It’s no secret that a life-long condition like haemophilia can affect you beyond the physical symptoms. And as you navigate through the different stages of life – from starting at a new school to moving out of home to beginning new relationships – you are likely to face some challenges along the way. There may even be times when you feel emotionally overwhelmed by your condition and wonder why this is happening to you. But remember, with the right information, a positive attitude and the support of others, there is no reason why you can’t live life to the full with haemophilia.
No one wants to feel like an outsider and this is particularly the case for teenagers. There is often a lot of pressure to fit in at this stage of life so teenagers with haemophilia may sometimes feel frustrated by their condition, and resent the fact that they are different to their peers. On top of this, this is the time when you must learn the skills necessary to manage your condition independently as you transition into adulthood.
Teenagers are also known to explore new things, and in some cases this may involve making decisions about drugs and alcohol or getting tattoos and piercings. For teenagers with haemophilia, it is important to fully understand the risks associated with these kinds of activities.
For adults with haemophilia, there may be concerns about what impact the condition might have on your relationships and the implications for starting a family. You may also feel uncertainty around how haemophilia might affect your employment choices and whether it is a good idea to tell your employer and/or workmates that you have haemophilia.
Finding out that your child has haemophilia can come as quite a shock, and at first you may wonder how you will be able to cope. However, it’s important to remember that how you react to your child’s haemophilia will help impact how they see themselves and their condition. While it’s natural to want to protect your child as much as possible, especially when they are very young, letting them find their own boundaries (within reasonable limits of course!) is essential for building your child’s self esteem. The good news is that most parents find they become more relaxed over time as they learn more about haemophilia and how to manage it effectively.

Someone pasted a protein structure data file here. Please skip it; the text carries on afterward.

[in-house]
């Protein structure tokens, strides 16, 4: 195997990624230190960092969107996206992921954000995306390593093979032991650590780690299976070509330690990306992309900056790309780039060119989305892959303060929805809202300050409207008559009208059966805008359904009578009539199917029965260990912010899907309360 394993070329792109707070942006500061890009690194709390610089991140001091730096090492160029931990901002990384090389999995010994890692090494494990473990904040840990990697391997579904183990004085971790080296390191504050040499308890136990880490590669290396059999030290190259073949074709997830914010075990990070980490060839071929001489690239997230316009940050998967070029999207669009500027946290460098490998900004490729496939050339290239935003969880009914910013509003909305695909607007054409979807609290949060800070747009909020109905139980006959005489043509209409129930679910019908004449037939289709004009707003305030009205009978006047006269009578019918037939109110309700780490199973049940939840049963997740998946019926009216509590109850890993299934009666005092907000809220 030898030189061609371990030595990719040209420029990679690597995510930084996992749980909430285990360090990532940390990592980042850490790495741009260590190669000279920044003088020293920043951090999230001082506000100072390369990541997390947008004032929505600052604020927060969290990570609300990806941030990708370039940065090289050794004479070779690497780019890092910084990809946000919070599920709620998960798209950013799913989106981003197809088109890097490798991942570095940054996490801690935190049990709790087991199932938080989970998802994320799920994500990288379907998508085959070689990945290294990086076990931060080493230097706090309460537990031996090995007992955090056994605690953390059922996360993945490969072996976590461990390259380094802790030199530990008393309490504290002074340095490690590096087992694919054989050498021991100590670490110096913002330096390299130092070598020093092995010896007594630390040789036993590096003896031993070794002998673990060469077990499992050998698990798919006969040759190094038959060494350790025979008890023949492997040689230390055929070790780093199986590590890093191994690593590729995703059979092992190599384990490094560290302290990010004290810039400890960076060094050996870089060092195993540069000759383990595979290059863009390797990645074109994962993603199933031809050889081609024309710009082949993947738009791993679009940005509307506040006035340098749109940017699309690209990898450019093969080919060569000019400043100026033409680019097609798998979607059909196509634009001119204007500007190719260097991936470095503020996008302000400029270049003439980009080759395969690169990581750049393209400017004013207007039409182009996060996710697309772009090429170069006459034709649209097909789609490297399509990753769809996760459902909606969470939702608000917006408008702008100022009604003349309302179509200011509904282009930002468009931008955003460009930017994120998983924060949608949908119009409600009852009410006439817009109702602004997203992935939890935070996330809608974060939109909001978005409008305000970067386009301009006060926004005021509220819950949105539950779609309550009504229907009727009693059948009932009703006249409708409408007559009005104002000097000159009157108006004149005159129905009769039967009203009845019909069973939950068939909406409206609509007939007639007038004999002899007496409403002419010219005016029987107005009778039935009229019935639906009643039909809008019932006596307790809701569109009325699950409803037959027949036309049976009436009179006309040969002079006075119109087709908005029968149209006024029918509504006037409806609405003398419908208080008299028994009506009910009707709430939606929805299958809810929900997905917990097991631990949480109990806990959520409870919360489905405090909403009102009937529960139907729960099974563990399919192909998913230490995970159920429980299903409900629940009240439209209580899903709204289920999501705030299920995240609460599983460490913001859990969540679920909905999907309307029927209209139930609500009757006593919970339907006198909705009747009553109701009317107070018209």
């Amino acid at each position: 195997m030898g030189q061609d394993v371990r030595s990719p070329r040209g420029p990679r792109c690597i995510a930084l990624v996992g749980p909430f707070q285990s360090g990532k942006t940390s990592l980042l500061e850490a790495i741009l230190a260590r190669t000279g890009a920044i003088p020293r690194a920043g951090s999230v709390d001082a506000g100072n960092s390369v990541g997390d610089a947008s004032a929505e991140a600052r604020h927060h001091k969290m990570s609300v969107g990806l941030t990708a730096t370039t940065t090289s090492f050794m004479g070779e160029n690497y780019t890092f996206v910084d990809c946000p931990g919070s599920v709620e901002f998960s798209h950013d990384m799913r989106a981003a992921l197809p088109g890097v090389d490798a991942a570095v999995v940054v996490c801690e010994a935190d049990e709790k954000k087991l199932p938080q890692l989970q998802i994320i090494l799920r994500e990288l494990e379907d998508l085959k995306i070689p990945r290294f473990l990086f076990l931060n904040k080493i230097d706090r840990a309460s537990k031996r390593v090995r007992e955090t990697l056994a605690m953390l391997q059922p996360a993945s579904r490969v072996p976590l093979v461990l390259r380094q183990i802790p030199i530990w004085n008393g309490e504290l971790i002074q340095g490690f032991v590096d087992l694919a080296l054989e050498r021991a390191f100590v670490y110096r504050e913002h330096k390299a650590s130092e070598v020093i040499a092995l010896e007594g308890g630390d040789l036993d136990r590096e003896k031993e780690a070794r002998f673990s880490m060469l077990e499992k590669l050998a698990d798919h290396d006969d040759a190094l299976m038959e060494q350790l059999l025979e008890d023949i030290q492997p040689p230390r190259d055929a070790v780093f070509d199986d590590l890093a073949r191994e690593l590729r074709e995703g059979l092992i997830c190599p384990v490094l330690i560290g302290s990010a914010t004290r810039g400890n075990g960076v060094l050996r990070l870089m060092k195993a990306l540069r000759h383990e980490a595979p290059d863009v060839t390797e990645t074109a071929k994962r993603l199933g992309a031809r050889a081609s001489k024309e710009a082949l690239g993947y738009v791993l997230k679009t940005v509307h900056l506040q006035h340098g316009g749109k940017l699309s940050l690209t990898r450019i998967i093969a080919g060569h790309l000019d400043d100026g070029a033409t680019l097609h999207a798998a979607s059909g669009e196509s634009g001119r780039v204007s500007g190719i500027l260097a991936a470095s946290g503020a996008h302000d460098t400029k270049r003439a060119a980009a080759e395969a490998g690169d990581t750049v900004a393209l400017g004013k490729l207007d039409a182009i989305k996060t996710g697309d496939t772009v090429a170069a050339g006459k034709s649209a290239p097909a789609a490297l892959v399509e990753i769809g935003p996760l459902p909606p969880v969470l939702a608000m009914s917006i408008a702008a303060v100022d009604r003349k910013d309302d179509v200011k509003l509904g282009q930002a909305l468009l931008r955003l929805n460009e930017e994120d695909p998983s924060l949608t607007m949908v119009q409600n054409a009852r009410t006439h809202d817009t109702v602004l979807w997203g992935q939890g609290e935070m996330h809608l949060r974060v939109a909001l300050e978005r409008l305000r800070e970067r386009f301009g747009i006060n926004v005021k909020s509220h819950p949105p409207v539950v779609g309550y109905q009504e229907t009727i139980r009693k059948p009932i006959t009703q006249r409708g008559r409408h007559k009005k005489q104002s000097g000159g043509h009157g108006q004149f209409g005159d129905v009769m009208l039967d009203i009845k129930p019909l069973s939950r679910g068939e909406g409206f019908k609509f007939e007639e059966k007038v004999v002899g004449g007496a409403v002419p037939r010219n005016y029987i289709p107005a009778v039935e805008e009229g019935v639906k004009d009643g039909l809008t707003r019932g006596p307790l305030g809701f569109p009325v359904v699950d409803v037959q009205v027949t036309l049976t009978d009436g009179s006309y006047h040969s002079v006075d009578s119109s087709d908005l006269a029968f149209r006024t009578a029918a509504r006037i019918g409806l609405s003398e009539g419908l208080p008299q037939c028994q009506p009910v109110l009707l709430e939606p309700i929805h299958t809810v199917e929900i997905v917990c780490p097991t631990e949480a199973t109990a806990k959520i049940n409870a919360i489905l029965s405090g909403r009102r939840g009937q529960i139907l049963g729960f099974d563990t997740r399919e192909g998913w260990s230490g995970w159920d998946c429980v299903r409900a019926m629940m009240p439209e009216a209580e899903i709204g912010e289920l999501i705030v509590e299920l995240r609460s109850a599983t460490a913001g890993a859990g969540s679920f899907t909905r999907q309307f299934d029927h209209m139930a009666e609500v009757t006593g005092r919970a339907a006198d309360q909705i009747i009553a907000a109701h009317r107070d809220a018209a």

No matter what stage of life you or your loved one is at, addressing the emotional effects of haemophilia is an important part of dealing with the condition. The good news is that there are many things you can do to make the most out of life with haemophilia
Although you or your loved one has a rare condition, it’s important to remember that you are not alone. There are many families in Australia, just like yours, who are dealing with the effects of haemophilia. You might like to ask your Haemophilia Treatment Centre whether they can put you in contact with other people in your local area who are going through similar experiences.
By investing time and energy in your emotional health, you should become better equipped to cope with whatever life throws at you. You might like to talk to your family and friends about how you are feeling. Just getting things out in the open, can sometimes make you feel more positive about the situation.